Unregulated Truck, SUV Bumpers Cost Car Drivers
Out of all the types of collisions you can get into, a small fender bender is probably the most minor. That’s most likely true in relation to your health, but not to your wallet, according to the Insurance Institute for Highway Safety's latest testing.
The organization tested seven pairs of 2010-11 models, pairing a compact car against a compact SUV and collided them into each other at 10 mph. The results showed that collisions where bumpers are supposed to be preventing extensive damage are costing thousands of dollars to repair.
IIHS points out that SUV bumpers often don’t align with those of a passenger car – even when both vehicles are made by the same automaker.
Typically, the bumper of the SUV, which is raised higher, bypasses the car's bumper and causes extensive damage to the hood, engine cooling systems, fenders, bumper covers and safety equipment. The SUV doesn’t go home scott-free, either. Some SUVs ended up inoperable after the collision test due to a destroyed cooling system as the Nissan Rogue experienced in the tests. This was after a 10-mph crash.
The worst offenders in the study, according to IIHS, include the Toyota Corolla and RAV4 pairing, which collectively totaled nearly $10,000 in damage. That's the worst out of the bunch. The Ford Focus versus Escape and Nissan Sentra versus Rogue pairings didn’t fare well, either.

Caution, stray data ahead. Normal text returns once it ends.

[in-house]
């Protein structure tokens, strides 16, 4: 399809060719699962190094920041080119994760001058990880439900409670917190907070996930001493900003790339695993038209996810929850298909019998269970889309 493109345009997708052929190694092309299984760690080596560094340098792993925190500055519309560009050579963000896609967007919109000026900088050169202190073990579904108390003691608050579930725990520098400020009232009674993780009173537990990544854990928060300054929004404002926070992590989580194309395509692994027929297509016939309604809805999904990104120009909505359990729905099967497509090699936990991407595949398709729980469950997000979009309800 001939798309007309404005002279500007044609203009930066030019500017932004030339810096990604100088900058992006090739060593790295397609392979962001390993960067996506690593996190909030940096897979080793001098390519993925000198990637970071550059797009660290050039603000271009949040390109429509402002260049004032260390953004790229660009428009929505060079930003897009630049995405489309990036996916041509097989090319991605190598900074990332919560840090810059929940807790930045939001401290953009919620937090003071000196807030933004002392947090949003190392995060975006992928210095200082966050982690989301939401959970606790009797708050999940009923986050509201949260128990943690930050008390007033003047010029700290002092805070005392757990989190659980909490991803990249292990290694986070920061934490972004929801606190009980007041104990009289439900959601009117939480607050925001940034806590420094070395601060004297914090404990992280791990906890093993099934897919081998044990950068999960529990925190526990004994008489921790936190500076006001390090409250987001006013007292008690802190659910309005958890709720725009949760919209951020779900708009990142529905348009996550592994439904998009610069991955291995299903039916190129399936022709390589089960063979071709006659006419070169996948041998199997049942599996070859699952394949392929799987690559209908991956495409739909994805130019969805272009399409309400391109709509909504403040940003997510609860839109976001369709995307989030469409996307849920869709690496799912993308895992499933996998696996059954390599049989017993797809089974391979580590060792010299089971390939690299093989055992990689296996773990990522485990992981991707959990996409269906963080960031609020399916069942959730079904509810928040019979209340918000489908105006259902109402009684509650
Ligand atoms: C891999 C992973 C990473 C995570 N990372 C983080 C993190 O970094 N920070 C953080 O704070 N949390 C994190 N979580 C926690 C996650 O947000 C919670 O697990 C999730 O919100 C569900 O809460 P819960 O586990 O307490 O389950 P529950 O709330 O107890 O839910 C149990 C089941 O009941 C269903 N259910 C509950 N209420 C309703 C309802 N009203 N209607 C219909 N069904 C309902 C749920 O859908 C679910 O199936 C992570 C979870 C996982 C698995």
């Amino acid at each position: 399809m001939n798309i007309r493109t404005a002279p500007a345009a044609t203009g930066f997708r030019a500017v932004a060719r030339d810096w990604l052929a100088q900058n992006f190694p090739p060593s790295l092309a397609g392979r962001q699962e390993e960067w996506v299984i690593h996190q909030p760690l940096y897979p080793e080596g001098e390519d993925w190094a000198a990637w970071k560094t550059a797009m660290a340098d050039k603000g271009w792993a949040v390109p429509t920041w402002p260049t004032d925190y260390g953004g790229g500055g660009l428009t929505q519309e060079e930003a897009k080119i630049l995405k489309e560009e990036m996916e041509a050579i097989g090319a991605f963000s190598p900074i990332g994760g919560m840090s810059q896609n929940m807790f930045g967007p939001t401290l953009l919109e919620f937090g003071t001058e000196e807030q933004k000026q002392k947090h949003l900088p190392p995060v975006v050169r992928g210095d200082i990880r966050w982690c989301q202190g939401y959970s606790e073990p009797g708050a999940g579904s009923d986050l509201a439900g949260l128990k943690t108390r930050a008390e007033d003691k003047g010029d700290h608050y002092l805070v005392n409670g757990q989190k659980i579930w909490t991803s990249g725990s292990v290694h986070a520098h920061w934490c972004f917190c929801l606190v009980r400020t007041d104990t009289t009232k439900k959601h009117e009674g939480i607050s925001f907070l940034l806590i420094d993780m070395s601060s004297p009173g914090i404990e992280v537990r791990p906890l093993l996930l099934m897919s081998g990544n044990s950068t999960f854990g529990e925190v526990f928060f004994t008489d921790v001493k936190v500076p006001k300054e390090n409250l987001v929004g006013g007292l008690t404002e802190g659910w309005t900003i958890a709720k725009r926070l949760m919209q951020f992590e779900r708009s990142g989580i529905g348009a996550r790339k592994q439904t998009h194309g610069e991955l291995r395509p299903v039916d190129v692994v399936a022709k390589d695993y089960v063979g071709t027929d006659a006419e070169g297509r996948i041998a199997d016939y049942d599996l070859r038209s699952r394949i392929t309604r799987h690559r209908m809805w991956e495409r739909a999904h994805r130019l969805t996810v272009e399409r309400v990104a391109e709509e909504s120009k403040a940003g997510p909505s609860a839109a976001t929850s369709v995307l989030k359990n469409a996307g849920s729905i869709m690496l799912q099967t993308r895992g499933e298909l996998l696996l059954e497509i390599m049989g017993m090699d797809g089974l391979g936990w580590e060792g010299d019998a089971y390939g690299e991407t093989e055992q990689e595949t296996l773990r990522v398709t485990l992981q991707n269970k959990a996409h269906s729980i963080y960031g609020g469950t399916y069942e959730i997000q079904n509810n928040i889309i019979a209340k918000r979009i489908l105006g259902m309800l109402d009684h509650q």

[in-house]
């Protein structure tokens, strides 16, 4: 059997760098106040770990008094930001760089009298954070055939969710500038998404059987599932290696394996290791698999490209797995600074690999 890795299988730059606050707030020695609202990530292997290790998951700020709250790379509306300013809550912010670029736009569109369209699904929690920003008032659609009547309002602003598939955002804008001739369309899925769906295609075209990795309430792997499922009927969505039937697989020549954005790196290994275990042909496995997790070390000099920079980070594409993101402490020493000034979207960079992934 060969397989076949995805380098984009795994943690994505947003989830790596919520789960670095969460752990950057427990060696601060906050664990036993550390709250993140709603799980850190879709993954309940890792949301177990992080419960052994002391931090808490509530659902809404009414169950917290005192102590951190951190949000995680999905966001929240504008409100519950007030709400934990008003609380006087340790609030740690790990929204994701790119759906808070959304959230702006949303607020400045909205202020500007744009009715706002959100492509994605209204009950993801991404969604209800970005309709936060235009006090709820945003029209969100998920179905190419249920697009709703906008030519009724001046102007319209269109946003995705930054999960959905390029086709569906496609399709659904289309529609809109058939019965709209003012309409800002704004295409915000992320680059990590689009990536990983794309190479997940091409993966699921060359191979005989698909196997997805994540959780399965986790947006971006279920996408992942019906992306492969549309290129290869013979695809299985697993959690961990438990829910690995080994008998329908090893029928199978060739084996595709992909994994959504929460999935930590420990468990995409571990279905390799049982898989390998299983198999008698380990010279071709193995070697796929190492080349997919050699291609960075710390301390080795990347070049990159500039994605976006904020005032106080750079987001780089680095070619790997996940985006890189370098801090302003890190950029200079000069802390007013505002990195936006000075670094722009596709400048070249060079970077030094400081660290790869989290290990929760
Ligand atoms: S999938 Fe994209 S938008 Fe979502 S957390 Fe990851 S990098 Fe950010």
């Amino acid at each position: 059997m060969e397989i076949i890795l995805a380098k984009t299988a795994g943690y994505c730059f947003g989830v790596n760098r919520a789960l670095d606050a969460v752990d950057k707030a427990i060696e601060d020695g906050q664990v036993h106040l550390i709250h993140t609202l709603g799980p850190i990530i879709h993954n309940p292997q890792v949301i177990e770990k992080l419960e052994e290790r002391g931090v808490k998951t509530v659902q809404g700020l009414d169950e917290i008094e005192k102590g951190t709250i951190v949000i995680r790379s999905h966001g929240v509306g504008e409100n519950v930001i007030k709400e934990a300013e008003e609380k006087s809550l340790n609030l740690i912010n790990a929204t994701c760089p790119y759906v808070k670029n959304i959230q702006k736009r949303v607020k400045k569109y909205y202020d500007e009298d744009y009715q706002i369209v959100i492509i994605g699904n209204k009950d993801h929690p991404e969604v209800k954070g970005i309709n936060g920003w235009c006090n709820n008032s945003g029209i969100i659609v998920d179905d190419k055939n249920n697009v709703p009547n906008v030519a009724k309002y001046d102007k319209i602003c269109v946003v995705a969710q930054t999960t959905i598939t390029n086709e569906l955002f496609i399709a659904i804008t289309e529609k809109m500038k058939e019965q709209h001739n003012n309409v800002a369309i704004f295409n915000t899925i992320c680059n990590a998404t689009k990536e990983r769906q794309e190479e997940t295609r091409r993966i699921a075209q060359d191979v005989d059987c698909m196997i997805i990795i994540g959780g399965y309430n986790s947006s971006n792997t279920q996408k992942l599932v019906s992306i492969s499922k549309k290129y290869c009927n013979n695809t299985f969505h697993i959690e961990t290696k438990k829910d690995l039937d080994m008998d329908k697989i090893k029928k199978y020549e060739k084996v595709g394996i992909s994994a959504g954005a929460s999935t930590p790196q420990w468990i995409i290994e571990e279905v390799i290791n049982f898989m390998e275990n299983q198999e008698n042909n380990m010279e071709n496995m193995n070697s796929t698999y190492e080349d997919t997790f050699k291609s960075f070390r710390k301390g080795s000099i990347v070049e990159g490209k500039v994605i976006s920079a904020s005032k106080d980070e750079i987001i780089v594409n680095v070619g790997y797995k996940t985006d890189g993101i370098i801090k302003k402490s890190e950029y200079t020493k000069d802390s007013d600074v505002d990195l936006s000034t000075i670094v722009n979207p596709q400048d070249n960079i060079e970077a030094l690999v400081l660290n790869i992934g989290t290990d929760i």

There were a few bright spots, however; the Honda Civic and CR-V as well as the Hyundai Tucson and Kia Forte matched up fairly well. Despite the better alignment of the bumpers in those vehicles, IIHS can’t point to a single model as performing well due to expensive repair bills for all the tested models.
IIHS says the excessive damage comes from a long standing inconsistency in a uniform bumper design law between passenger cars and the unregulated light truck bumpers.
That means minivans, SUVs and pickup trucks don’t have to abide by any standard. In fact, IIHS points out that light trucks aren’t required to have any bumpers at all. An example of this is the Toyota RAV4. According to the institute, the RAV4's “so-called” bumper is really just a piece of stamped metal supporting a bumper cover. In testing, the bumper didn’t absorb the Corolla’s impact at all; instead, the RAV4’s tailgate-mounted spare tire acted as a poor man’s bumper.
IIHS has petitioned the National Highway Traffic Safety Administration to regulate bumpers on light truck models, and the federal agency agreed to look into the matter. Since then, the light truck petition has stalled in the commenting stage.
For complete data on repair costs between the tested pairs, check out our chart. You can also read IIHS’ full report here.